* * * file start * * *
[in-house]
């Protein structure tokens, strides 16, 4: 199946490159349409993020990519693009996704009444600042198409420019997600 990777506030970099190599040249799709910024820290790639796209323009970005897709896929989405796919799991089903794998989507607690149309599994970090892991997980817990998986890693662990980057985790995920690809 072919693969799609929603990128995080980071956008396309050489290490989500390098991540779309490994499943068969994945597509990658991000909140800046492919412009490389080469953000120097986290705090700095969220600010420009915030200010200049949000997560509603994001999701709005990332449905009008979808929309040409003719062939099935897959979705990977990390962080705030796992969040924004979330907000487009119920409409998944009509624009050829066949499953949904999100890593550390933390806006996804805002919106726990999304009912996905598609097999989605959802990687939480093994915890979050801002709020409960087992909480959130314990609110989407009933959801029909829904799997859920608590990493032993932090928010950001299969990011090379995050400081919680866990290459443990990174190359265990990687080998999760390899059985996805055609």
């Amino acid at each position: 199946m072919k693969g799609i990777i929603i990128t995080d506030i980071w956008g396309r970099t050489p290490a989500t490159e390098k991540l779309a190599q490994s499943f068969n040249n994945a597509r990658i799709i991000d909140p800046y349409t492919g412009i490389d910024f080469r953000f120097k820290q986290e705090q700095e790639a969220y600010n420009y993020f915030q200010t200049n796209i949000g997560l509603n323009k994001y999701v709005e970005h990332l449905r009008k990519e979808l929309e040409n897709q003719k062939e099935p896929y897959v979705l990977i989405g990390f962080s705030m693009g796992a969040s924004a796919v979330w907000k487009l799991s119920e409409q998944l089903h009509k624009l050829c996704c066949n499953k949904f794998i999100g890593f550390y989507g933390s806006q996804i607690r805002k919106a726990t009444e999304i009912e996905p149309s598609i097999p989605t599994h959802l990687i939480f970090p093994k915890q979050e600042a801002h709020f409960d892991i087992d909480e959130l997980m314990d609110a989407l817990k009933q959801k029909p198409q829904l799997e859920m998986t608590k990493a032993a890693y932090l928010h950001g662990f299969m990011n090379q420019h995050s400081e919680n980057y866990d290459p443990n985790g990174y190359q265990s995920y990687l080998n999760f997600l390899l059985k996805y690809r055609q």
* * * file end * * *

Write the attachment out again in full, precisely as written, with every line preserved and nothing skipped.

[in-house]
């Protein structure tokens, strides 16, 4: 199946490159349409993020990519693009996704009444600042198409420019997600 990777506030970099190599040249799709910024820290790639796209323009970005897709896929989405796919799991089903794998989507607690149309599994970090892991997980817990998986890693662990980057985790995920690809 072919693969799609929603990128995080980071956008396309050489290490989500390098991540779309490994499943068969994945597509990658991000909140800046492919412009490389080469953000120097986290705090700095969220600010420009915030200010200049949000997560509603994001999701709005990332449905009008979808929309040409003719062939099935897959979705990977990390962080705030796992969040924004979330907000487009119920409409998944009509624009050829066949499953949904999100890593550390933390806006996804805002919106726990999304009912996905598609097999989605959802990687939480093994915890979050801002709020409960087992909480959130314990609110989407009933959801029909829904799997859920608590990493032993932090928010950001299969990011090379995050400081919680866990290459443990990174190359265990990687080998999760390899059985996805055609």
């Amino acid at each position: 199946m072919k693969g799609i990777i929603i990128t995080d506030i980071w956008g396309r970099t050489p290490a989500t490159e390098k991540l779309a190599q490994s499943f068969n040249n994945a597509r990658i799709i991000d909140p800046y349409t492919g412009i490389d910024f080469r953000f120097k820290q986290e705090q700095e790639a969220y600010n420009y993020f915030q200010t200049n796209i949000g997560l509603n323009k994001y999701v709005e970005h990332l449905r009008k990519e979808l929309e040409n897709q003719k062939e099935p896929y897959v979705l990977i989405g990390f962080s705030m693009g796992a969040s924004a796919v979330w907000k487009l799991s119920e409409q998944l089903h009509k624009l050829c996704c066949n499953k949904f794998i999100g890593f550390y989507g933390s806006q996804i607690r805002k919106a726990t009444e999304i009912e996905p149309s598609i097999p989605t599994h959802l990687i939480f970090p093994k915890q979050e600042a801002h709020f409960d892991i087992d909480e959130l997980m314990d609110a989407l817990k009933q959801k029909p198409q829904l799997e859920m998986t608590k990493a032993a890693y932090l928010h950001g662990f299969m990011n090379q420019h995050s400081e919680n980057y866990d290459p443990n985790g990174y190359q265990s995920y990687l080998n999760f997600l390899l059985k996805y690809r055609q």